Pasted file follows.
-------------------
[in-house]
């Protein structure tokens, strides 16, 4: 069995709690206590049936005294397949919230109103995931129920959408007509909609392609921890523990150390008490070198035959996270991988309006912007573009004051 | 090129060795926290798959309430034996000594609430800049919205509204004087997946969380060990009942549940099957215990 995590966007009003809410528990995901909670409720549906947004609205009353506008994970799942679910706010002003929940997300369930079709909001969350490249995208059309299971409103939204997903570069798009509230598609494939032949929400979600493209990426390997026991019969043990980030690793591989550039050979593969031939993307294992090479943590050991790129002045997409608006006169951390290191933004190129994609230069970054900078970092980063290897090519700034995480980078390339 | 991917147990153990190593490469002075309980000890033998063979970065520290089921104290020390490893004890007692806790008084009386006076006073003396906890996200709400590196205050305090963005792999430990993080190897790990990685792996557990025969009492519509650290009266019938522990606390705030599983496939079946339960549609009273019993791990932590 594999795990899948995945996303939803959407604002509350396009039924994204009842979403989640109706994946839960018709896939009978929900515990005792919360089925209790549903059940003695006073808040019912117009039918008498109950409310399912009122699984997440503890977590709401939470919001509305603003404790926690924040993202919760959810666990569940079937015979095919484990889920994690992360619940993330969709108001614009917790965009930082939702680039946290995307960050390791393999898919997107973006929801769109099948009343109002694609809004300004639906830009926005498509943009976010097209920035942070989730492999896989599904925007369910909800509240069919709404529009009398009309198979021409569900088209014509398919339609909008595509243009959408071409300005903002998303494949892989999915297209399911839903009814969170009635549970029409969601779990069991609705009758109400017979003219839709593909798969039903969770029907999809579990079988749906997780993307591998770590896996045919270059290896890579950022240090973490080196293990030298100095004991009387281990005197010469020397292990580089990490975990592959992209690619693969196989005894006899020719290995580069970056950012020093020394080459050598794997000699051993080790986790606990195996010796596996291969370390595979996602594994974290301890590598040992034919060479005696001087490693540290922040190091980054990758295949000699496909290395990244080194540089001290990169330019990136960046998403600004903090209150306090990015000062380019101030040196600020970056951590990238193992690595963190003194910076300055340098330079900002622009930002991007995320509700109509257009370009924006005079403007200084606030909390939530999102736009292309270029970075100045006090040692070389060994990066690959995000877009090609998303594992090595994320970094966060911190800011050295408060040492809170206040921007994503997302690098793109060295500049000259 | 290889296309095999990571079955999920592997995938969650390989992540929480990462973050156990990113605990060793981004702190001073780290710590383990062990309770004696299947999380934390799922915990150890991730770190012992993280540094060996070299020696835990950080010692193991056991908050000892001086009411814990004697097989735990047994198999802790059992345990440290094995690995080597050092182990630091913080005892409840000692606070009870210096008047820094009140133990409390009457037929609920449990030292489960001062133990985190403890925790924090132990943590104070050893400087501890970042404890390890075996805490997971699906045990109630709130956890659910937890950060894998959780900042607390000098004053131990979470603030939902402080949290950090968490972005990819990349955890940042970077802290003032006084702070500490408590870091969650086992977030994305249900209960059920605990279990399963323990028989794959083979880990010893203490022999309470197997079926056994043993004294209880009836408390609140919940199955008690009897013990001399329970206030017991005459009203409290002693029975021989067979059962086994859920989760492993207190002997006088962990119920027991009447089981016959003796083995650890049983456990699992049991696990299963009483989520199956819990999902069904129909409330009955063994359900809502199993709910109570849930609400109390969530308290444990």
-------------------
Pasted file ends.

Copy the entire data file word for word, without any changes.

[in-house]
């Protein structure tokens, strides 16, 4: 069995709690206590049936005294397949919230109103995931129920959408007509909609392609921890523990150390008490070198035959996270991988309006912007573009004051 | 090129060795926290798959309430034996000594609430800049919205509204004087997946969380060990009942549940099957215990 995590966007009003809410528990995901909670409720549906947004609205009353506008994970799942679910706010002003929940997300369930079709909001969350490249995208059309299971409103939204997903570069798009509230598609494939032949929400979600493209990426390997026991019969043990980030690793591989550039050979593969031939993307294992090479943590050991790129002045997409608006006169951390290191933004190129994609230069970054900078970092980063290897090519700034995480980078390339 | 991917147990153990190593490469002075309980000890033998063979970065520290089921104290020390490893004890007692806790008084009386006076006073003396906890996200709400590196205050305090963005792999430990993080190897790990990685792996557990025969009492519509650290009266019938522990606390705030599983496939079946339960549609009273019993791990932590 594999795990899948995945996303939803959407604002509350396009039924994204009842979403989640109706994946839960018709896939009978929900515990005792919360089925209790549903059940003695006073808040019912117009039918008498109950409310399912009122699984997440503890977590709401939470919001509305603003404790926690924040993202919760959810666990569940079937015979095919484990889920994690992360619940993330969709108001614009917790965009930082939702680039946290995307960050390791393999898919997107973006929801769109099948009343109002694609809004300004639906830009926005498509943009976010097209920035942070989730492999896989599904925007369910909800509240069919709404529009009398009309198979021409569900088209014509398919339609909008595509243009959408071409300005903002998303494949892989999915297209399911839903009814969170009635549970029409969601779990069991609705009758109400017979003219839709593909798969039903969770029907999809579990079988749906997780993307591998770590896996045919270059290896890579950022240090973490080196293990030298100095004991009387281990005197010469020397292990580089990490975990592959992209690619693969196989005894006899020719290995580069970056950012020093020394080459050598794997000699051993080790986790606990195996010796596996291969370390595979996602594994974290301890590598040992034919060479005696001087490693540290922040190091980054990758295949000699496909290395990244080194540089001290990169330019990136960046998403600004903090209150306090990015000062380019101030040196600020970056951590990238193992690595963190003194910076300055340098330079900002622009930002991007995320509700109509257009370009924006005079403007200084606030909390939530999102736009292309270029970075100045006090040692070389060994990066690959995000877009090609998303594992090595994320970094966060911190800011050295408060040492809170206040921007994503997302690098793109060295500049000259 | 290889296309095999990571079955999920592997995938969650390989992540929480990462973050156990990113605990060793981004702190001073780290710590383990062990309770004696299947999380934390799922915990150890991730770190012992993280540094060996070299020696835990950080010692193991056991908050000892001086009411814990004697097989735990047994198999802790059992345990440290094995690995080597050092182990630091913080005892409840000692606070009870210096008047820094009140133990409390009457037929609920449990030292489960001062133990985190403890925790924090132990943590104070050893400087501890970042404890390890075996805490997971699906045990109630709130956890659910937890950060894998959780900042607390000098004053131990979470603030939902402080949290950090968490972005990819990349955890940042970077802290003032006084702070500490408590870091969650086992977030994305249900209960059920605990279990399963323990028989794959083979880990010893203490022999309470197997079926056994043993004294209880009836408390609140919940199955008690009897013990001399329970206030017991005459009203409290002693029975021989067979059962086994859920989760492993207190002997006088962990119920027991009447089981016959003796083995650890049983456990699992049991696990299963009483989520199956819990999902069904129909409330009955063994359900809502199993709910109570849930609400109390969530308290444990």